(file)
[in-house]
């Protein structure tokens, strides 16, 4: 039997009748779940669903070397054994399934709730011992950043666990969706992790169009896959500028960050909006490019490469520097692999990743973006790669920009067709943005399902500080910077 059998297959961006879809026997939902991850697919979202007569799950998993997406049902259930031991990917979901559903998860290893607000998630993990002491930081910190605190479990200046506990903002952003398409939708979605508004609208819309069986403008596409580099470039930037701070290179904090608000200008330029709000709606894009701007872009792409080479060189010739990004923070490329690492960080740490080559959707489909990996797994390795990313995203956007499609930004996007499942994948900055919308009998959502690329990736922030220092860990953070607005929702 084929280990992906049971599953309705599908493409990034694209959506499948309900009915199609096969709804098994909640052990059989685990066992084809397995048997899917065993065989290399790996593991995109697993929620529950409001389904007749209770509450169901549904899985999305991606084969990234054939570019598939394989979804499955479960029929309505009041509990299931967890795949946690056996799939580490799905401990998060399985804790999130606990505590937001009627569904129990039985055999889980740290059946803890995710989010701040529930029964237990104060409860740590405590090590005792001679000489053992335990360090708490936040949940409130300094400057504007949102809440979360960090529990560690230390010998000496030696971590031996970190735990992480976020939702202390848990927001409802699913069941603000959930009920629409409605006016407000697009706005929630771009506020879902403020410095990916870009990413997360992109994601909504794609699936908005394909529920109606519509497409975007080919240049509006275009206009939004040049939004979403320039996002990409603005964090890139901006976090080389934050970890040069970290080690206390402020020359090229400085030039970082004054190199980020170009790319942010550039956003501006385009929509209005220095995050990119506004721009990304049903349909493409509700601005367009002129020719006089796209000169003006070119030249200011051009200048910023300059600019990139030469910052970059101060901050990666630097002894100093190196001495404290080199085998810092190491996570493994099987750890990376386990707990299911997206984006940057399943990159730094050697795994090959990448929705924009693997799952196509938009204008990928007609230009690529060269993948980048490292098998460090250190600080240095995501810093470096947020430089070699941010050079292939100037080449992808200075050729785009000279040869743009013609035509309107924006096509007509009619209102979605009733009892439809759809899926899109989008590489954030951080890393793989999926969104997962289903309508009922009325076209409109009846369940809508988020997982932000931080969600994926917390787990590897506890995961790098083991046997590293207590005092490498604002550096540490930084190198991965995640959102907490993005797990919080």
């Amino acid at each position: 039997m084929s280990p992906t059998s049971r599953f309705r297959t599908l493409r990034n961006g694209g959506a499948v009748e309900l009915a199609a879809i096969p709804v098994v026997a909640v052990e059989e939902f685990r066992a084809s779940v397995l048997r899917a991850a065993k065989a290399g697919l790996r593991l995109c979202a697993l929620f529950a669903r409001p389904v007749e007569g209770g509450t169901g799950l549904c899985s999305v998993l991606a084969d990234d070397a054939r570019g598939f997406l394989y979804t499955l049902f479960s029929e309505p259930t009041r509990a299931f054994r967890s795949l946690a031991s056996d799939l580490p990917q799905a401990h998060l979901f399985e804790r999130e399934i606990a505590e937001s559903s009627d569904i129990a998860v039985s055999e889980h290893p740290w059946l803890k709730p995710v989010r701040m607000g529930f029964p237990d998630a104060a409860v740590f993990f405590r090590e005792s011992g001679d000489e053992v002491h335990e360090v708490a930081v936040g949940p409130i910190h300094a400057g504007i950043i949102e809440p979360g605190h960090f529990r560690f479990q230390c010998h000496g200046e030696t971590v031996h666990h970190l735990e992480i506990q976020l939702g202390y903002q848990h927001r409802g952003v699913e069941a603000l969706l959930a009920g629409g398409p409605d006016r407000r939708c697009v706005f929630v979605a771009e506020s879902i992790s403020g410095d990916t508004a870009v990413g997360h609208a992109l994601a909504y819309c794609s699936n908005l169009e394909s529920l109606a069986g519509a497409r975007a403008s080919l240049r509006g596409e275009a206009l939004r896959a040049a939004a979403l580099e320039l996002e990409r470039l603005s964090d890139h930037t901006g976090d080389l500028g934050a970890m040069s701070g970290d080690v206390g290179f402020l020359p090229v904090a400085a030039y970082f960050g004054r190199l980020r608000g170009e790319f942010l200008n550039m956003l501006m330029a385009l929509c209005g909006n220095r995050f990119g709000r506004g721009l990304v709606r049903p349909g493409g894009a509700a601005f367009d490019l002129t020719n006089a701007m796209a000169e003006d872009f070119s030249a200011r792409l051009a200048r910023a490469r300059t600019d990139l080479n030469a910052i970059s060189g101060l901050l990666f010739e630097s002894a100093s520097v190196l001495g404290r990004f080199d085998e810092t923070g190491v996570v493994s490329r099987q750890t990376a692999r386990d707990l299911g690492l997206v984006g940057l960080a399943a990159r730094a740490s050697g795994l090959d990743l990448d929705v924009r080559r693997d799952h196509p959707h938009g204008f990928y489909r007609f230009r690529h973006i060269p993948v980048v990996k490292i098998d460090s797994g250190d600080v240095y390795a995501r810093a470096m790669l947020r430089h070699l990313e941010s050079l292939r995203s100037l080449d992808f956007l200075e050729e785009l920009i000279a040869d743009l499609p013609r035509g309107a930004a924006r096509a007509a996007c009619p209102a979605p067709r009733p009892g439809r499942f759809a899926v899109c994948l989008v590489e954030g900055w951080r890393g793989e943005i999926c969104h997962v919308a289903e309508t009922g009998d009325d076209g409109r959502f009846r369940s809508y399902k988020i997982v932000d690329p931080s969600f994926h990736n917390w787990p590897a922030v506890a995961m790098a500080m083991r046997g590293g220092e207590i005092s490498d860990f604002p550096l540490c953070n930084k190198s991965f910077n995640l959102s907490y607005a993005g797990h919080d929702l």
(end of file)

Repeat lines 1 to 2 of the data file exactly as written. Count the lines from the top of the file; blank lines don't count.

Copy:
[in-house]
């Protein structure tokens, strides 16, 4: 039997009748779940669903070397054994399934709730011992950043666990969706992790169009896959500028960050909006490019490469520097692999990743973006790669920009067709943005399902500080910077 059998297959961006879809026997939902991850697919979202007569799950998993997406049902259930031991990917979901559903998860290893607000998630993990002491930081910190605190479990200046506990903002952003398409939708979605508004609208819309069986403008596409580099470039930037701070290179904090608000200008330029709000709606894009701007872009792409080479060189010739990004923070490329690492960080740490080559959707489909990996797994390795990313995203956007499609930004996007499942994948900055919308009998959502690329990736922030220092860990953070607005929702 084929280990992906049971599953309705599908493409990034694209959506499948309900009915199609096969709804098994909640052990059989685990066992084809397995048997899917065993065989290399790996593991995109697993929620529950409001389904007749209770509450169901549904899985999305991606084969990234054939570019598939394989979804499955479960029929309505009041509990299931967890795949946690056996799939580490799905401990998060399985804790999130606990505590937001009627569904129990039985055999889980740290059946803890995710989010701040529930029964237990104060409860740590405590090590005792001679000489053992335990360090708490936040949940409130300094400057504007949102809440979360960090529990560690230390010998000496030696971590031996970190735990992480976020939702202390848990927001409802699913069941603000959930009920629409409605006016407000697009706005929630771009506020879902403020410095990916870009990413997360992109994601909504794609699936908005394909529920109606519509497409975007080919240049509006275009206009939004040049939004979403320039996002990409603005964090890139901006976090080389934050970890040069970290080690206390402020020359090229400085030039970082004054190199980020170009790319942010550039956003501006385009929509209005220095995050990119506004721009990304049903349909493409509700601005367009002129020719006089796209000169003006070119030249200011051009200048910023300059600019990139030469910052970059101060901050990666630097002894100093190196001495404290080199085998810092190491996570493994099987750890990376386990707990299911997206984006940057399943990159730094050697795994090959990448929705924009693997799952196509938009204008990928007609230009690529060269993948980048490292098998460090250190600080240095995501810093470096947020430089070699941010050079292939100037080449992808200075050729785009000279040869743009013609035509309107924006096509007509009619209102979605009733009892439809759809899926899109989008590489954030951080890393793989999926969104997962289903309508009922009325076209409109009846369940809508988020997982932000931080969600994926917390787990590897506890995961790098083991046997590293207590005092490498604002550096540490930084190198991965995640959102907490993005797990919080």